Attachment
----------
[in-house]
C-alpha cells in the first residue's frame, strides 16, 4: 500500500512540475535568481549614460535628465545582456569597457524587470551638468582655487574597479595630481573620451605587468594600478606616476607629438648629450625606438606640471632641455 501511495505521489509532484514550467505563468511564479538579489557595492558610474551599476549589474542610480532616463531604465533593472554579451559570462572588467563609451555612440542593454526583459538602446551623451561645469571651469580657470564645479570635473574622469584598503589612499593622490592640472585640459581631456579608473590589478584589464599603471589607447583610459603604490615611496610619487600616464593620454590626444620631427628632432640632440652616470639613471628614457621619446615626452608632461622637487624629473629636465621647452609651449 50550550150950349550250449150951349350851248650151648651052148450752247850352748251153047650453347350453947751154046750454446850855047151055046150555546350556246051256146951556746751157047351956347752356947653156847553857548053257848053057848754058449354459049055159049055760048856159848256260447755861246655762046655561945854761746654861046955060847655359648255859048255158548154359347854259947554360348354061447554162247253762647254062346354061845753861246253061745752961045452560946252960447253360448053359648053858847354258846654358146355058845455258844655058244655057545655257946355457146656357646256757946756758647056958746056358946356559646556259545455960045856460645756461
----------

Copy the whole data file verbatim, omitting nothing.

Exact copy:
[in-house]
C-alpha cells in the first residue's frame, strides 16, 4: 500500500512540475535568481549614460535628465545582456569597457524587470551638468582655487574597479595630481573620451605587468594600478606616476607629438648629450625606438606640471632641455 501511495505521489509532484514550467505563468511564479538579489557595492558610474551599476549589474542610480532616463531604465533593472554579451559570462572588467563609451555612440542593454526583459538602446551623451561645469571651469580657470564645479570635473574622469584598503589612499593622490592640472585640459581631456579608473590589478584589464599603471589607447583610459603604490615611496610619487600616464593620454590626444620631427628632432640632440652616470639613471628614457621619446615626452608632461622637487624629473629636465621647452609651449 50550550150950349550250449150951349350851248650151648651052148450752247850352748251153047650453347350453947751154046750454446850855047151055046150555546350556246051256146951556746751157047351956347752356947653156847553857548053257848053057848754058449354459049055159049055760048856159848256260447755861246655762046655561945854761746654861046955060847655359648255859048255158548154359347854259947554360348354061447554162247253762647254062346354061845753861246253061745752961045452560946252960447253360448053359648053858847354258846654358146355058845455258844655058244655057545655257946355457146656357646256757946756758647056958746056358946356559646556259545455960045856460645756461